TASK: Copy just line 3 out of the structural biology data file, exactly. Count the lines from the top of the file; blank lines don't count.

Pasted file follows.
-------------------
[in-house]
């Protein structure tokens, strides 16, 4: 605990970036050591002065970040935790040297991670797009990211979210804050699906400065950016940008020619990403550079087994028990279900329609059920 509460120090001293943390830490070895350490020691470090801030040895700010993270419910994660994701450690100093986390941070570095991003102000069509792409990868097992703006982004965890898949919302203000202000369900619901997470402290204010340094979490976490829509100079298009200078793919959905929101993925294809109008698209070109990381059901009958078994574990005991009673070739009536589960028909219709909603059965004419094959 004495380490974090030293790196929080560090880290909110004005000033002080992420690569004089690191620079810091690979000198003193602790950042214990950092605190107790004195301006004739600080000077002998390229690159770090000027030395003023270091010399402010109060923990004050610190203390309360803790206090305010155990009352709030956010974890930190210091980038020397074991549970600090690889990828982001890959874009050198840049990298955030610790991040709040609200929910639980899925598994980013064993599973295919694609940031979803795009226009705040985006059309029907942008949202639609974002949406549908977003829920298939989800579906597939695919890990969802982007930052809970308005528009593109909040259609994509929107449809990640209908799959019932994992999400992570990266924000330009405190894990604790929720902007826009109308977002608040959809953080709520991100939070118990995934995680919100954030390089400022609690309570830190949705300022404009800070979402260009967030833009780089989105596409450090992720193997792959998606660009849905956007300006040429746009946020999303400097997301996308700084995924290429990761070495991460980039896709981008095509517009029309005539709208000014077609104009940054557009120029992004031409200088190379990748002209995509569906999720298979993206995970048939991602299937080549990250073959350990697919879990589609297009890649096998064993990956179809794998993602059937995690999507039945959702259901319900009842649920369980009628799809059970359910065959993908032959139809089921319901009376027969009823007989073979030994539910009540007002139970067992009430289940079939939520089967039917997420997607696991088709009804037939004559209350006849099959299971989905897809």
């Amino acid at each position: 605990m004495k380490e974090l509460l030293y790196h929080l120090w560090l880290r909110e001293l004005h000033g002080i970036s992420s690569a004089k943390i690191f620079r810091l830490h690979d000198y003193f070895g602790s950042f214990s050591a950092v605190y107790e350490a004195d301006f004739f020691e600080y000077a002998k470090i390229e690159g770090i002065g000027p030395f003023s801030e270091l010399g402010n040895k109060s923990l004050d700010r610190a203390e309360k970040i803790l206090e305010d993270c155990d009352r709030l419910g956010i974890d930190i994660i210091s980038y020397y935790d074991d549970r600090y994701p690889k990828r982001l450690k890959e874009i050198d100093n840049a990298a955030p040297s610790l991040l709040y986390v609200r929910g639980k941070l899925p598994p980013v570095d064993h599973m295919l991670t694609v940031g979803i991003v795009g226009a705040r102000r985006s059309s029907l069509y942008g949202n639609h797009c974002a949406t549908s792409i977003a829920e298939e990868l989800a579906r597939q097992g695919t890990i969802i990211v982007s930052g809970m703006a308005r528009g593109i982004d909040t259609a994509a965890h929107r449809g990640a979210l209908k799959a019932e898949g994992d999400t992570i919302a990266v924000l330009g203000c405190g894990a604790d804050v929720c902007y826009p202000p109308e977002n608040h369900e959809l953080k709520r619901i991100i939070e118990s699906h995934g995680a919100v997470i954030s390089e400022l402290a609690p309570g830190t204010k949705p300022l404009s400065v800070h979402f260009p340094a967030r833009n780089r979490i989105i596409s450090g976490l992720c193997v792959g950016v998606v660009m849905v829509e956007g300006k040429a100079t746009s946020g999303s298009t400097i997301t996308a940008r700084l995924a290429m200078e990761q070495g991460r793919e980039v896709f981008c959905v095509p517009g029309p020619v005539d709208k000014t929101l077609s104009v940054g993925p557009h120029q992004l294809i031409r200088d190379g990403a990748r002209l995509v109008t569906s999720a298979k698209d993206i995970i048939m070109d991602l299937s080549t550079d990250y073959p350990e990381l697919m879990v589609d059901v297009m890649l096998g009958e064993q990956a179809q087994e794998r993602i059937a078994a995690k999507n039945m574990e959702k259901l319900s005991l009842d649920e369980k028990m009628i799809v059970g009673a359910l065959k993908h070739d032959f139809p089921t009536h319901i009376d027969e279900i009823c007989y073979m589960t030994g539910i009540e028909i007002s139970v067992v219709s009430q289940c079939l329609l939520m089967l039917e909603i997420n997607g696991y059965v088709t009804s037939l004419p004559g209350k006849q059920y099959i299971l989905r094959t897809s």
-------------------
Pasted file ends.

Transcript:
């Amino acid at each position: 605990m004495k380490e974090l509460l030293y790196h929080l120090w560090l880290r909110e001293l004005h000033g002080i970036s992420s690569a004089k943390i690191f620079r810091l830490h690979d000198y003193f070895g602790s950042f214990s050591a950092v605190y107790e350490a004195d301006f004739f020691e600080y000077a002998k470090i390229e690159g770090i002065g000027p030395f003023s801030e270091l010399g402010n040895k109060s923990l004050d700010r610190a203390e309360k970040i803790l206090e305010d993270c155990d009352r709030l419910g956010i974890d930190i994660i210091s980038y020397y935790d074991d549970r600090y994701p690889k990828r982001l450690k890959e874009i050198d100093n840049a990298a955030p040297s610790l991040l709040y986390v609200r929910g639980k941070l899925p598994p980013v570095d064993h599973m295919l991670t694609v940031g979803i991003v795009g226009a705040r102000r985006s059309s029907l069509y942008g949202n639609h797009c974002a949406t549908s792409i977003a829920e298939e990868l989800a579906r597939q097992g695919t890990i969802i990211v982007s930052g809970m703006a308005r528009g593109i982004d909040t259609a994509a965890h929107r449809g990640a979210l209908k799959a019932e898949g994992d999400t992570i919302a990266v924000l330009g203000c405190g894990a604790d804050v929720c902007y826009p202000p109308e977002n608040h369900e959809l953080k709520r619901i991100i939070e118990s699906h995934g995680a919100v997470i954030s390089e400022l402290a609690p309570g830190t204010k949705p300022l404009s400065v800070h979402f260009p340094a967030r833009n780089r979490i989105i596409s450090g976490l992720c193997v792959g950016v998606v660009m849905v829509e956007g300006k040429a100079t746009s946020g999303s298009t400097i997301t996308a940008r700084l995924a290429m200078e990761q070495g991460r793919e980039v896709f981008c959905v095509p517009g029309p020619v005539d709208k000014t929101l077609s104009v940054g993925p557009h120029q992004l294809i031409r200088d190379g990403a990748r002209l995509v109008t569906s999720a298979k698209d993206i995970i048939m070109d991602l299937s080549t550079d990250y073959p350990e990381l697919m879990v589609d059901v297009m890649l096998g009958e064993q990956a179809q087994e794998r993602i059937a078994a995690k999507n039945m574990e959702k259901l319900s005991l009842d649920e369980k028990m009628i799809v059970g009673a359910l065959k993908h070739d032959f139809p089921t009536h319901i009376d027969e279900i009823c007989y073979m589960t030994g539910i009540e028909i007002s139970v067992v219709s009430q289940c079939l329609l939520m089967l039917e909603i997420n997607g696991y059965v088709t009804s037939l004419p004559g209350k006849q059920y099959i299971l989905r094959t897809s």